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Epinions settlement a black eye to VCs?

Updated

Remember the Epinions suit? Well, it has been settled, and some are saying it is a precedent of sorts because it forced venture capitalists to make a payment to founders who cried foul after their company was sold.

We first blogged about the case here. To summarize, three of Epinions' five founders and other employees filed suit earlier this year in San Francisco Superior Court against Silicon Valley venture capital firms Benchmark Capital and August Capital, alleging the firms conspired with fellow founder Nirav Tolia to deprive them and other employees of nearly $40 million (download complaint).

Half way through the case, we'd heard that one of the founders was getting roughed up elsewhere by the tight ranks of the Silicon Valley...

VC community: Naval Ravikant was booted from the VC firm, Dot Edu Ventures.

(UPDATE: After talking with Naval and Dot Edu folks several times, we're convinced we got this wrong. Naval was never a partner or even employed by Dot Edu. He was helping out for a time, in part to help raise a new fund for them, but was deciding to depart at around the time the Epinions suit was filed. When the suit came up, he disclosed it to the Dot Edu folks, and said he thought it was a good time to leave. Dot Edu folks confirmed this.)

Well, now things seem a little brighter for the founders and other employees who sued. Fifty-one former employees settled for a payment, the exact amount of which remains undisclosed.

Dow Jones (sub required) reports the case could serve as an admonition to the venture community, and quotes a lawyer saying this could open the way for future cases. This is good stuff, given that most entrepreneurs have been wary of acting against VCs, who might use their clout to encourage other VCs not to fund the entrepreneur's next company. However, the details of this case are pretty complex, and there are different points of view.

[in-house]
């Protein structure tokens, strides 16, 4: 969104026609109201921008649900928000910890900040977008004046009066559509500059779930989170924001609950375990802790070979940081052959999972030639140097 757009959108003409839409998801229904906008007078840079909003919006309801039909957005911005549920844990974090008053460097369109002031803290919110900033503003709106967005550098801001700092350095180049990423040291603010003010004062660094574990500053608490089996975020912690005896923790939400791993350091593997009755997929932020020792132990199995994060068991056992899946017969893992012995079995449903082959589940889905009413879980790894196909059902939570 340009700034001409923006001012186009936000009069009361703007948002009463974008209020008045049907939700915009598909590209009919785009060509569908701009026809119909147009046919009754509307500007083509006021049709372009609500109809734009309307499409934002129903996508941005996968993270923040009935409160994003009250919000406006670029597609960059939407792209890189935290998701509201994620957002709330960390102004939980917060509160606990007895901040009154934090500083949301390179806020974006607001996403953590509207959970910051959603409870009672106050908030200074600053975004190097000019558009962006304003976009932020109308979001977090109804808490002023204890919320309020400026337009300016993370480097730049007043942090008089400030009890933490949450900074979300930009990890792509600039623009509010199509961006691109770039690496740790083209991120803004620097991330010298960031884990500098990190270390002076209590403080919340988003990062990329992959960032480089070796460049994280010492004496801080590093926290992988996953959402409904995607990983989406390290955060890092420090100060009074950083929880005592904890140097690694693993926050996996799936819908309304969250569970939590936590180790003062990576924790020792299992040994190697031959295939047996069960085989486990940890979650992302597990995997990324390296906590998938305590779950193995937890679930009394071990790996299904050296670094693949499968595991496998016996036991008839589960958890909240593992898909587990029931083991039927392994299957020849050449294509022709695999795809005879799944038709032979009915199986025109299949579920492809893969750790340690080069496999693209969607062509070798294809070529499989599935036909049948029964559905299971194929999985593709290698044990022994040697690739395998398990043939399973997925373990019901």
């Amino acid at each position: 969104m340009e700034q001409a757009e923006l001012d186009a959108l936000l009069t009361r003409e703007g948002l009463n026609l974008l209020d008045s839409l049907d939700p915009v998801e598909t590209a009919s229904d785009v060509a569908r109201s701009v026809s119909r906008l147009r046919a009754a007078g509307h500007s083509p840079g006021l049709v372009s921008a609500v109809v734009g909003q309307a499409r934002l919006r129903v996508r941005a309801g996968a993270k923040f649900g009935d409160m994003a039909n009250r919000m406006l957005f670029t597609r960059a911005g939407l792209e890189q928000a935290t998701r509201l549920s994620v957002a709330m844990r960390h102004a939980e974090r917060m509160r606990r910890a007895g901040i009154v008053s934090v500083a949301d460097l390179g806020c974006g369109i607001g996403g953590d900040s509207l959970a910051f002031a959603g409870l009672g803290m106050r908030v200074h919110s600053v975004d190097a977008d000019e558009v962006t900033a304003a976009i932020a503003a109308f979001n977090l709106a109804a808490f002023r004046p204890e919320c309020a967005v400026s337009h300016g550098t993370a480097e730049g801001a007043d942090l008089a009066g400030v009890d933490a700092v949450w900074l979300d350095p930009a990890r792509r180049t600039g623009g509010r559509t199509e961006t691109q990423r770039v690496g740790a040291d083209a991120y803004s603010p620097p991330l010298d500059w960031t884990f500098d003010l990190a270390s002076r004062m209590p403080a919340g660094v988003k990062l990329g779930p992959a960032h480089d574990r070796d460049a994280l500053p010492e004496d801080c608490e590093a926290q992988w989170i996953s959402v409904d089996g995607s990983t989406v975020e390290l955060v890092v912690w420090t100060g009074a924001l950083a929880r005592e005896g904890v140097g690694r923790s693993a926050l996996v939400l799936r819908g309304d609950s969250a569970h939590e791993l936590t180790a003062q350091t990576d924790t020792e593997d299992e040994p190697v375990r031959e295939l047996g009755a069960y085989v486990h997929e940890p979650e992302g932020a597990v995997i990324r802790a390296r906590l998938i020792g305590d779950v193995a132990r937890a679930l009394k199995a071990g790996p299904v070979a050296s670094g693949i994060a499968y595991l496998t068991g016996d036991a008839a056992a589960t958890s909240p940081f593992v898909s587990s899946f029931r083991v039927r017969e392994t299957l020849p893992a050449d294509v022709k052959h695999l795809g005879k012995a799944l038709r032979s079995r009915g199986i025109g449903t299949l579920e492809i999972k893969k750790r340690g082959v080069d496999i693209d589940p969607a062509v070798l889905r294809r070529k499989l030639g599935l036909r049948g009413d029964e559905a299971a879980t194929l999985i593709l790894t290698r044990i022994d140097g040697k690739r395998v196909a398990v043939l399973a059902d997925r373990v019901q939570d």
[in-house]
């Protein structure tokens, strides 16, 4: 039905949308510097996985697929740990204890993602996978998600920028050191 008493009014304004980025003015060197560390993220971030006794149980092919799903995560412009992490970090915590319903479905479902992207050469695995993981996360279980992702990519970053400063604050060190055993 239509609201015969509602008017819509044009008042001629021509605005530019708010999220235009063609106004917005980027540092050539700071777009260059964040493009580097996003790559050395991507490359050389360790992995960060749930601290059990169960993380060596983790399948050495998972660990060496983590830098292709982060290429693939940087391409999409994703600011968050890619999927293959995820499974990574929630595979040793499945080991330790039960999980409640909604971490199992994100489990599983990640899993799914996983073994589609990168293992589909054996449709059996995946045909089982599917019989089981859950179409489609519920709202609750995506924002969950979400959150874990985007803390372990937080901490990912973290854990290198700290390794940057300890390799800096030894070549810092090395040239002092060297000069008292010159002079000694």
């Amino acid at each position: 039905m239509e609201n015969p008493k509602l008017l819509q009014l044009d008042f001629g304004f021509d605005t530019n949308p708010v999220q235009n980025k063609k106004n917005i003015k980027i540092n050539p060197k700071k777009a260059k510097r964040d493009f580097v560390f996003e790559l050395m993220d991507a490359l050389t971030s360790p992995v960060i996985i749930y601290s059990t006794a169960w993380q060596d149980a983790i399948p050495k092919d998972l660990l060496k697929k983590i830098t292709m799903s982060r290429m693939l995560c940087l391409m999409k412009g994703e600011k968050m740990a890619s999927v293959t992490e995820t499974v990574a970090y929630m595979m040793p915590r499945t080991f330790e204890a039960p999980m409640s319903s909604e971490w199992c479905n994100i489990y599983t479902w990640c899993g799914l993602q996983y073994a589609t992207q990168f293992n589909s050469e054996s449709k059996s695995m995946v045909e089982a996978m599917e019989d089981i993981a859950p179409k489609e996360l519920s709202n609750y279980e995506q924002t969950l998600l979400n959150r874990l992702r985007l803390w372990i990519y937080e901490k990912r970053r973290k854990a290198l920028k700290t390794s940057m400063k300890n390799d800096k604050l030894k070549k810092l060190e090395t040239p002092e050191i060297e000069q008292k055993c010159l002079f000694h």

Take the point of TechDirt's Mike Masnick, whose subtle analyses are always refreshing:

The shareholders who sold out turned around and sued their investors, claiming that they were tricked into giving up their shares. Of course, what was most amusing was that for all the stories about how "experienced" the founders of this startup were, none were apparently so experienced to understand that such deals are a part of Valley life. If they didn't give up their shares, then the financing might not have occurred, and the deal with Google (at the time) certainly wasn't obviously as big a deal then as it was now in retrospect. They agreed to give up their shares -- which, in part, helped the company get to the stage where it could be acquired. By suing, and now getting money out of it, they're opening up the doors to more lawsuits of this nature, where investors who sell out get to come back later for their "share" if a company turns itself around.

The last line is a good point. However, we also add that the Google deal might well have been a big deal at the time for a struggling company.

Anyway, any curse Naval Ravikant's may have suffered within the VC community has apparently evaporated: As Dow Jones notes, in April, he raised venture capital for his new start-up, Omni-Explorer Technologies.


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